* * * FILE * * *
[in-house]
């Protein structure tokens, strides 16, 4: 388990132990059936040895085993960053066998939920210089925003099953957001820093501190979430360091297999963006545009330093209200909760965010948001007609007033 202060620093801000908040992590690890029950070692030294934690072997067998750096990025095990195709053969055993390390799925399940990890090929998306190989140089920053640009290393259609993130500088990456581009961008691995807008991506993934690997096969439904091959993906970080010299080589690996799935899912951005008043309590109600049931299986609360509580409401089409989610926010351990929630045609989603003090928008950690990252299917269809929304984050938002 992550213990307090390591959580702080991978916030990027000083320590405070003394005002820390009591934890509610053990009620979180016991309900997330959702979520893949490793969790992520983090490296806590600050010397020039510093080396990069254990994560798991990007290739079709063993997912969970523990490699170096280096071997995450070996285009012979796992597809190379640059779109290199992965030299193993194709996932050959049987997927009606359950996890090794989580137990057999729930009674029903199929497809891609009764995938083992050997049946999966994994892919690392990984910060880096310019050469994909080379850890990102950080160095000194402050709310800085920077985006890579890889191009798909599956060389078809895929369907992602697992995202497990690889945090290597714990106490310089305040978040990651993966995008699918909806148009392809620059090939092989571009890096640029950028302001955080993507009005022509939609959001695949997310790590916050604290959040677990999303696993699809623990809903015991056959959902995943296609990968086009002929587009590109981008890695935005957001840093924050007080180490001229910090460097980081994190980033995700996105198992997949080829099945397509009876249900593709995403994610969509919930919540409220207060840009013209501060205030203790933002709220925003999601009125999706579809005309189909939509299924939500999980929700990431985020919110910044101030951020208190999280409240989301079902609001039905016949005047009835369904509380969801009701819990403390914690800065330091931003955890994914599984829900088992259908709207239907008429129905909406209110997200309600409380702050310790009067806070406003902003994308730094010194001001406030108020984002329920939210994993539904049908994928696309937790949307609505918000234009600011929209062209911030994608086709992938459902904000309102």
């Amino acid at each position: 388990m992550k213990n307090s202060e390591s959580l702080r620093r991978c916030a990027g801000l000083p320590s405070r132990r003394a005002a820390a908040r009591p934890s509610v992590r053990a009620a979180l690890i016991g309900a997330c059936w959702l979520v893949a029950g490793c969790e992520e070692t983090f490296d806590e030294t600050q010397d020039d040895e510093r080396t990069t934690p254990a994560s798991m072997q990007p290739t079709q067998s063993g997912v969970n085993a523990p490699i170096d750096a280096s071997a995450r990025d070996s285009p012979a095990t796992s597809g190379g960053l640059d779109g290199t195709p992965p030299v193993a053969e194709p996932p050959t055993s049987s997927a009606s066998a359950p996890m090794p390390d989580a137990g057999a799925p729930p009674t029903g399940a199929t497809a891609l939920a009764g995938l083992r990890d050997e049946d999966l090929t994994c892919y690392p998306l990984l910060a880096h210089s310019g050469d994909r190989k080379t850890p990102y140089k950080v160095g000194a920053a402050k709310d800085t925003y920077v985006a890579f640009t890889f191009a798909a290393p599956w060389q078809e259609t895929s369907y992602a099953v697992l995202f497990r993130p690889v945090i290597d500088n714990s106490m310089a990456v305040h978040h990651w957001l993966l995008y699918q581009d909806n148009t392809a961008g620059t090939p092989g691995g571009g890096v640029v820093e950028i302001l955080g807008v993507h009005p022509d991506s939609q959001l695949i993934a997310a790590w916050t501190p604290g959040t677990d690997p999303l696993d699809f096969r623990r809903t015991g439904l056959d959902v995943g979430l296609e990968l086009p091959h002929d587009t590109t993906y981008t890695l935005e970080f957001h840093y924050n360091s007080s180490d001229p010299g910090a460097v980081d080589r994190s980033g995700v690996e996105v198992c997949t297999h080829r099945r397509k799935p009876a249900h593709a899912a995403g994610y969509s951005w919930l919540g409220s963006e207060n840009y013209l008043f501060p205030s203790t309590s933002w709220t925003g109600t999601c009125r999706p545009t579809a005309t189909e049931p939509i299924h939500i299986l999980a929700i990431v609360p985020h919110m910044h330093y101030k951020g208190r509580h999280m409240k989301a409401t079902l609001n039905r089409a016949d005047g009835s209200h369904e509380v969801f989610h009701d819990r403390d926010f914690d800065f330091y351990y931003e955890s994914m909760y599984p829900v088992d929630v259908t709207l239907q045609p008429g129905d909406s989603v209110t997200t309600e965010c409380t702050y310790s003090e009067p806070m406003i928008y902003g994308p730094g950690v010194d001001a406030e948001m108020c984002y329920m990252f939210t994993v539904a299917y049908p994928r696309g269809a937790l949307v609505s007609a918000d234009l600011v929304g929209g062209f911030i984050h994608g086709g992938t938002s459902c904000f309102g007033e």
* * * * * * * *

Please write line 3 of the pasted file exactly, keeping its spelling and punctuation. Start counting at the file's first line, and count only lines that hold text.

């Amino acid at each position: 388990m992550k213990n307090s202060e390591s959580l702080r620093r991978c916030a990027g801000l000083p320590s405070r132990r003394a005002a820390a908040r009591p934890s509610v992590r053990a009620a979180l690890i016991g309900a997330c059936w959702l979520v893949a029950g490793c969790e992520e070692t983090f490296d806590e030294t600050q010397d020039d040895e510093r080396t990069t934690p254990a994560s798991m072997q990007p290739t079709q067998s063993g997912v969970n085993a523990p490699i170096d750096a280096s071997a995450r990025d070996s285009p012979a095990t796992s597809g190379g960053l640059d779109g290199t195709p992965p030299v193993a053969e194709p996932p050959t055993s049987s997927a009606s066998a359950p996890m090794p390390d989580a137990g057999a799925p729930p009674t029903g399940a199929t497809a891609l939920a009764g995938l083992r990890d050997e049946d999966l090929t994994c892919y690392p998306l990984l910060a880096h210089s310019g050469d994909r190989k080379t850890p990102y140089k950080v160095g000194a920053a402050k709310d800085t925003y920077v985006a890579f640009t890889f191009a798909a290393p599956w060389q078809e259609t895929s369907y992602a099953v697992l995202f497990r993130p690889v945090i290597d500088n714990s106490m310089a990456v305040h978040h990651w957001l993966l995008y699918q581009d909806n148009t392809a961008g620059t090939p092989g691995g571009g890096v640029v820093e950028i302001l955080g807008v993507h009005p022509d991506s939609q959001l695949i993934a997310a790590w916050t501190p604290g959040t677990d690997p999303l696993d699809f096969r623990r809903t015991g439904l056959d959902v995943g979430l296609e990968l086009p091959h002929d587009t590109t993906y981008t890695l935005e970080f957001h840093y924050n360091s007080s180490d001229p010299g910090a460097v980081d080589r994190s980033g995700v690996e996105v198992c997949t297999h080829r099945r397509k799935p009876a249900h593709a899912a995403g994610y969509s951005w919930l919540g409220s963006e207060n840009y013209l008043f501060p205030s203790t309590s933002w709220t925003g109600t999601c009125r999706p545009t579809a005309t189909e049931p939509i299924h939500i299986l999980a929700i990431v609360p985020h919110m910044h330093y101030k951020g208190r509580h999280m409240k989301a409401t079902l609001n039905r089409a016949d005047g009835s209200h369904e509380v969801f989610h009701d819990r403390d926010f914690d800065f330091y351990y931003e955890s994914m909760y599984p829900v088992d929630v259908t709207l239907q045609p008429g129905d909406s989603v209110t997200t309600e965010c409380t702050y310790s003090e009067p806070m406003i928008y902003g994308p730094g950690v010194d001001a406030e948001m108020c984002y329920m990252f939210t994993v539904a299917y049908p994928r696309g269809a937790l949307v609505s007609a918000d234009l600011v929304g929209g062209f911030i984050h994608g086709g992938t938002s459902c904000f309102g007033e």